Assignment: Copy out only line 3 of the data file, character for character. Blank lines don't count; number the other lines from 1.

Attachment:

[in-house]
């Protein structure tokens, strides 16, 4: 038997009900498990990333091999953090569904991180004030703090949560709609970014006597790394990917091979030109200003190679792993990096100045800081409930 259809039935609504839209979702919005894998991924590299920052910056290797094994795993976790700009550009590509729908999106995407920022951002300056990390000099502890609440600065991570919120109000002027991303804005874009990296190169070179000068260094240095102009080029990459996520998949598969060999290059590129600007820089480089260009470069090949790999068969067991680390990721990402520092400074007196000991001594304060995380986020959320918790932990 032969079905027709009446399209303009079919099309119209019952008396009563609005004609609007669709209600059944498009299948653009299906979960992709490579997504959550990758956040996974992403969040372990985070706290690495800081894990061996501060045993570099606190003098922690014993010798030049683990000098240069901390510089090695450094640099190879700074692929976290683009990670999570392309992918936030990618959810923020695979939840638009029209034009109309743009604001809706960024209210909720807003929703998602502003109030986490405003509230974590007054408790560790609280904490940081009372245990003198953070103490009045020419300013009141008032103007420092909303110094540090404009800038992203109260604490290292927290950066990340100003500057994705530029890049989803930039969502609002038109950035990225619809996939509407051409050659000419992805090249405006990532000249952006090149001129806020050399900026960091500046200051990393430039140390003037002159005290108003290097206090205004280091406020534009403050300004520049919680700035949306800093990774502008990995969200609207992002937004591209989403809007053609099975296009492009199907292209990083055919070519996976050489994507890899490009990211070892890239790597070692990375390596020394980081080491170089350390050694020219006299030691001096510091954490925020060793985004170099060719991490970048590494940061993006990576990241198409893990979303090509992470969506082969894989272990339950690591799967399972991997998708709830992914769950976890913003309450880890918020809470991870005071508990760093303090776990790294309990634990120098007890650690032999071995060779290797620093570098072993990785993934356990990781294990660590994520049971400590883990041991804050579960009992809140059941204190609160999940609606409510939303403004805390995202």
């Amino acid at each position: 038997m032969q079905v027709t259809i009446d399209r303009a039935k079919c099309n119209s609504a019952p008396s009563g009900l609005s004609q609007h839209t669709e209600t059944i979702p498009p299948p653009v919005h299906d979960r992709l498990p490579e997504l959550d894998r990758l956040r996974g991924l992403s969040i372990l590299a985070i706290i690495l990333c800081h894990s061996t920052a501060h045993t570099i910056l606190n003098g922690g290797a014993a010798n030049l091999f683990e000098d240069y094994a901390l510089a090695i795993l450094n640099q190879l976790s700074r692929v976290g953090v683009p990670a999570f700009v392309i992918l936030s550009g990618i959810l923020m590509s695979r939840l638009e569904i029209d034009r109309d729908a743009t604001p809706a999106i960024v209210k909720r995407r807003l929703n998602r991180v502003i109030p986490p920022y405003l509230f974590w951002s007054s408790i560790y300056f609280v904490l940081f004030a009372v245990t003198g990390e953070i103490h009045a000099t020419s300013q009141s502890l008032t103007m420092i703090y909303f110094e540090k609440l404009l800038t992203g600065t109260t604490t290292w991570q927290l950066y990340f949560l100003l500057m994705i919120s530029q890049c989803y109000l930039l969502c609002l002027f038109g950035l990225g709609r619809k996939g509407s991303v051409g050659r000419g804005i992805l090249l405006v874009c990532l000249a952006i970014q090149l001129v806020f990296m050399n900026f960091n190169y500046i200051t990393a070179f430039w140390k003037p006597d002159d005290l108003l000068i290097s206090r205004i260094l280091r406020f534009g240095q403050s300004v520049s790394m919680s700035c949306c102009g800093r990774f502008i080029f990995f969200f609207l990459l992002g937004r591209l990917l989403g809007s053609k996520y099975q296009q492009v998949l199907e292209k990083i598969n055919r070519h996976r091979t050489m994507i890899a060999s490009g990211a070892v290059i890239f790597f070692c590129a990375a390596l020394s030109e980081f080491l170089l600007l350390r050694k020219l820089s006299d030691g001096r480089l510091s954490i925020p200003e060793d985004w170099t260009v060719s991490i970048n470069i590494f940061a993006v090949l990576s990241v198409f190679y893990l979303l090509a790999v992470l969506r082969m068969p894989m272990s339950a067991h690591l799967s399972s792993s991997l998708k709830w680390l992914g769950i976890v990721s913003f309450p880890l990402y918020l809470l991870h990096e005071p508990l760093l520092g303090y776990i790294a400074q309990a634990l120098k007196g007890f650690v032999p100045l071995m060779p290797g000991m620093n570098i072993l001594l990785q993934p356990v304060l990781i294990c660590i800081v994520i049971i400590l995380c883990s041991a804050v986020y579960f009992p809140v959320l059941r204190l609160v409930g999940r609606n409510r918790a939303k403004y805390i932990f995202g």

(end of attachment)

């Amino acid at each position: 038997m032969q079905v027709t259809i009446d399209r303009a039935k079919c099309n119209s609504a019952p008396s009563g009900l609005s004609q609007h839209t669709e209600t059944i979702p498009p299948p653009v919005h299906d979960r992709l498990p490579e997504l959550d894998r990758l956040r996974g991924l992403s969040i372990l590299a985070i706290i690495l990333c800081h894990s061996t920052a501060h045993t570099i910056l606190n003098g922690g290797a014993a010798n030049l091999f683990e000098d240069y094994a901390l510089a090695i795993l450094n640099q190879l976790s700074r692929v976290g953090v683009p990670a999570f700009v392309i992918l936030s550009g990618i959810l923020m590509s695979r939840l638009e569904i029209d034009r109309d729908a743009t604001p809706a999106i960024v209210k909720r995407r807003l929703n998602r991180v502003i109030p986490p920022y405003l509230f974590w951002s007054s408790i560790y300056f609280v904490l940081f004030a009372v245990t003198g990390e953070i103490h009045a000099t020419s300013q009141s502890l008032t103007m420092i703090y909303f110094e540090k609440l404009l800038t992203g600065t109260t604490t290292w991570q927290l950066y990340f949560l100003l500057m994705i919120s530029q890049c989803y109000l930039l969502c609002l002027f038109g950035l990225g709609r619809k996939g509407s991303v051409g050659r000419g804005i992805l090249l405006v874009c990532l000249a952006i970014q090149l001129v806020f990296m050399n900026f960091n190169y500046i200051t990393a070179f430039w140390k003037p006597d002159d005290l108003l000068i290097s206090r205004i260094l280091r406020f534009g240095q403050s300004v520049s790394m919680s700035c949306c102009g800093r990774f502008i080029f990995f969200f609207l990459l992002g937004r591209l990917l989403g809007s053609k996520y099975q296009q492009v998949l199907e292209k990083i598969n055919r070519h996976r091979t050489m994507i890899a060999s490009g990211a070892v290059i890239f790597f070692c590129a990375a390596l020394s030109e980081f080491l170089l600007l350390r050694k020219l820089s006299d030691g001096r480089l510091s954490i925020p200003e060793d985004w170099t260009v060719s991490i970048n470069i590494f940061a993006v090949l990576s990241v198409f190679y893990l979303l090509a790999v992470l969506r082969m068969p894989m272990s339950a067991h690591l799967s399972s792993s991997l998708k709830w680390l992914g769950i976890v990721s913003f309450p880890l990402y918020l809470l991870h990096e005071p508990l760093l520092g303090y776990i790294a400074q309990a634990l120098k007196g007890f650690v032999p100045l071995m060779p290797g000991m620093n570098i072993l001594l990785q993934p356990v304060l990781i294990c660590i800081v994520i049971i400590l995380c883990s041991a804050v986020y579960f009992p809140v959320l059941r204190l609160v409930g999940r609606n409510r918790a939303k403004y805390i932990f995202g």